JEFFERSON CITY, Mo. (CN) – Aetna Life and Health Insurance will pay up to $4.5 million to settle claims they failed to cover diagnosis and treatment of autism spectrum disorders.
Gov. Jay Nixon announced the settlement Tuesday, which includes the state’s largest fine ever for insurance law violations.
The settlement allows the Missouri Department of Insurance to suspend Aetna from doing business in the state for up to a year if it violates the settlement during a three-year monitoring period.
Nixon, a Democrat, spearheaded a bipartisan effort in 2010 to pass a law mandating coverage of autism. The law for the first time required insurers to cover an effective autism therapy called Applied Behavioral Analysis.
The cost of Applied Behavioral Analysis can exceed tens of thousands of dollars a year, making insurance coverage a must for most families.
In the settlement, Aetna admitted that it failed to offer autism coverage in some cases. It will pay the $4.5 million fine and must take corrective action and submit to three years of monitoring by the Department of Insurance. If it complies with the settlement, $1.5 million of the fine will be suspended.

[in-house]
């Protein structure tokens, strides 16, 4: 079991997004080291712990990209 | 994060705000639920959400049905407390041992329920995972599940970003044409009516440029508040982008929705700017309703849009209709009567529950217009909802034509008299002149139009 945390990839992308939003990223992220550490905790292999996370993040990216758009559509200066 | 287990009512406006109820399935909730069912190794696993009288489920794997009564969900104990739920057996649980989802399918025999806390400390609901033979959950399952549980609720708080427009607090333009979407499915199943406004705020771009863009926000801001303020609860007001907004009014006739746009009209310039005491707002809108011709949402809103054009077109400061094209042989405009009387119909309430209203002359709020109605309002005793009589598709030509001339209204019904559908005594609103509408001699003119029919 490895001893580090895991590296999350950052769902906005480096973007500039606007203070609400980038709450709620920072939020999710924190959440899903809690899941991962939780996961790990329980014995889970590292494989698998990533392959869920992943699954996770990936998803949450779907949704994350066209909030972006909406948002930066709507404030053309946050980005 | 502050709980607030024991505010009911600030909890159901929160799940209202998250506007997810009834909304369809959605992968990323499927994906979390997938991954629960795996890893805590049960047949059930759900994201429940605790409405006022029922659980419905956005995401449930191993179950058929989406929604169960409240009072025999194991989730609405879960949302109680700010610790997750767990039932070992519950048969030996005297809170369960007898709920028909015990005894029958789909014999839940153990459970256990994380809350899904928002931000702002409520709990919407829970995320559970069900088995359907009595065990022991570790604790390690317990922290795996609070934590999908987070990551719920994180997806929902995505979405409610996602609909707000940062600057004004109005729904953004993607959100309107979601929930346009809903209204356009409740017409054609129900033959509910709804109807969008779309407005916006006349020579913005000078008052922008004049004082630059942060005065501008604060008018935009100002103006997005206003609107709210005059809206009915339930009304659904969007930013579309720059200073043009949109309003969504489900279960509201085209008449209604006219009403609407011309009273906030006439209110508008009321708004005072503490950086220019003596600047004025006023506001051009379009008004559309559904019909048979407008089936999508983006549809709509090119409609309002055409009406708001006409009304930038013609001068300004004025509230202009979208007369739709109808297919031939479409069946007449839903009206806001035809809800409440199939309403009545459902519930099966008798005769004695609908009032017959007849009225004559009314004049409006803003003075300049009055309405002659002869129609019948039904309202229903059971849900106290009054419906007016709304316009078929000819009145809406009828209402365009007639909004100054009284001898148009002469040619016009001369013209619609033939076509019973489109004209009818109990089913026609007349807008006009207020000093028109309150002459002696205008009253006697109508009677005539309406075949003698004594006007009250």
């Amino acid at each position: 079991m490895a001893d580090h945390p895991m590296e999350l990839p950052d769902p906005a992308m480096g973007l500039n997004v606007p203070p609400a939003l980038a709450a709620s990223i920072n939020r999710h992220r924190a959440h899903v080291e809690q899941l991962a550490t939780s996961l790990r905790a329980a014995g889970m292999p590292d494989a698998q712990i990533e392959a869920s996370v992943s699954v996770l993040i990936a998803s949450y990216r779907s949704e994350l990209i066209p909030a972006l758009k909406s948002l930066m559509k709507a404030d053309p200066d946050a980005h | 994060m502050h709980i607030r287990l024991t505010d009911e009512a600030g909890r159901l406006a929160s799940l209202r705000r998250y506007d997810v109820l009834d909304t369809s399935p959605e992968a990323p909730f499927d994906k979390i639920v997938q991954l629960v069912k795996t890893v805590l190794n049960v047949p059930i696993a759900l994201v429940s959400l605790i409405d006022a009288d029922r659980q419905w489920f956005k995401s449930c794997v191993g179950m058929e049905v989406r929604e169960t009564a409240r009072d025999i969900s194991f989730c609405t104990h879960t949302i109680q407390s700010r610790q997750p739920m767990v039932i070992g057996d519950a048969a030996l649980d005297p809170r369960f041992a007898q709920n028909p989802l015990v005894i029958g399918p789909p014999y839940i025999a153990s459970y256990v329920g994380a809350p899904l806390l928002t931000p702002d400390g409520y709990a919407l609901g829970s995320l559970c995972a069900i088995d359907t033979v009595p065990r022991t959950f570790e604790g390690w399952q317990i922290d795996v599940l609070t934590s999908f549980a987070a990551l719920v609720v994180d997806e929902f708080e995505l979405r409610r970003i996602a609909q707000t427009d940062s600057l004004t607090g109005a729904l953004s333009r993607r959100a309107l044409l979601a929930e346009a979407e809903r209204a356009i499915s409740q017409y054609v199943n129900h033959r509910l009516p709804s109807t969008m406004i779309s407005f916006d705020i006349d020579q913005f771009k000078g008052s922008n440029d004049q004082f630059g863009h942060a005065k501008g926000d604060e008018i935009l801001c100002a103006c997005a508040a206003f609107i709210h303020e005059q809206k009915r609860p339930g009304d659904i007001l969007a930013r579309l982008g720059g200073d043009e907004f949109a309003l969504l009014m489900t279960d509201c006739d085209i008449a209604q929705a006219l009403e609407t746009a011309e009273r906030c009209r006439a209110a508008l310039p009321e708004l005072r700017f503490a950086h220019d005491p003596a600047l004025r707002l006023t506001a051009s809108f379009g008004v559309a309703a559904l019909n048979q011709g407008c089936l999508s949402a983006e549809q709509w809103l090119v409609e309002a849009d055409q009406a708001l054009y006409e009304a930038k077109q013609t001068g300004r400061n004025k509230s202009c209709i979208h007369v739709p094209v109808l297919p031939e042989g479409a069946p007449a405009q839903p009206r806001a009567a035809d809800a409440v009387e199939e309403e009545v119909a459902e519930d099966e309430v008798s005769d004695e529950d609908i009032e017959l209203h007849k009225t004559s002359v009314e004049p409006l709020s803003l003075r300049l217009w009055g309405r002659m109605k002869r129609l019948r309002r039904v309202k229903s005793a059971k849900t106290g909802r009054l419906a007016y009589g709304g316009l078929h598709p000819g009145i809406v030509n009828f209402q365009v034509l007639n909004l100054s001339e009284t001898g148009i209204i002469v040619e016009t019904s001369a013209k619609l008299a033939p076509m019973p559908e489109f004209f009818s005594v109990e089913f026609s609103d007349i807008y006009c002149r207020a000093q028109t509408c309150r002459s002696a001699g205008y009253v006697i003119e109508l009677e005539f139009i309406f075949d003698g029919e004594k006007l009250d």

“The landmark law requiring insurance companies to cover autism spectrum disorders was a great victory for many thousands of Missouri kids and their families,” Nixon said, in announcing the agreement at the Burrell Autism Center in Springfield. “This agreement demonstrates that we will hold Aetna or any other insurance company responsible to the people of this state – particularly children with autism disorders – to provide the coverage the law requires.”
Aetna also admitted it violated the autism mandate in 2012 and paid a $1.5 million fine under a settlement agreement, which required it to undertake a full and complete audit to ensure compliance. Aetna admitted it did not perform the full compliance audit.
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